So You Want to Talk About Race, Ijeoma Oluo

1984, George Orwell

1984 (play), George Orwell, Duncan Macmillan (Adaptor), Robert Icke (Adaptor)

Brush Back, Sara Paretsky

Dead Land, Sara Paretsky

The Murder House, James Patterson

Where the Red Fern Grows, Wilson Rawls

The History of the Hobbit, John D. Rateliff I’m Thinking of Ending Things, Iain Reid

Harry Potter and the Sorcerer’s Stone, J.K. Rowling

Harry Potter and the Chamber of Secrets, J.K. Rowling

Harry Potter and the Prisoner of Azkaban, J.K. Rowling

Harry Potter and the Goblet of Fire, J.K. Rowling

The Killer Angels, Michael Shaara

Fools, Neil Simon

The World’s Religions, Huston Smith

Vampires, Zombies, Werewolves and Ghosts: 25 Classic Stories of the Supernatural, Barbara H. Solomon, ed.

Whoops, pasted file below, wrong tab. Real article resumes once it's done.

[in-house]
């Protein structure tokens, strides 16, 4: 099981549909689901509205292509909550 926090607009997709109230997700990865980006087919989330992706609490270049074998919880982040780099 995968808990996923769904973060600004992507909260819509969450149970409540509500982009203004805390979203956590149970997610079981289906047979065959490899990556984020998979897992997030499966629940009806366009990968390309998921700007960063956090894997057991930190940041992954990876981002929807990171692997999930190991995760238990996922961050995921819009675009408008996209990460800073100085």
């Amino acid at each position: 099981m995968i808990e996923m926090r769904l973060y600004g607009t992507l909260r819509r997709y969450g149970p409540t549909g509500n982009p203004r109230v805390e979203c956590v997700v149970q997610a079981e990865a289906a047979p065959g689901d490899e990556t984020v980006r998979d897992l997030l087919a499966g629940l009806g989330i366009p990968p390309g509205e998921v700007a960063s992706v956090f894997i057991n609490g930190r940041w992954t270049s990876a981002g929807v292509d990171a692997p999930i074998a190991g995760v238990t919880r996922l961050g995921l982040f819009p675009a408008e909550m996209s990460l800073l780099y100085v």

The Man Who Invented Christmas: How Charles Dickens’ A Christmas Carol Rescued His Career and Revived Our Holiday Spirits, Les Standford

Map: Collected and Last Poems, Wislawa Szymborska

Flights, Olga Tokarczuk

The Father Christmas Letters, J.R.R. Tolkien

The Hobbit, or There and Back Again, J.R.R. Tolkien

The Treason of Isengard: The History of the Lord of the Rings, Part Two, J.R.R. Tolkien, Christopher Tolkien (ed.)

Cane, Jean Toomer

The 7 ½ Deaths of Evelyn Hardcastle, Stuart Turton

I Am Not a Serial Killer, Dan Wells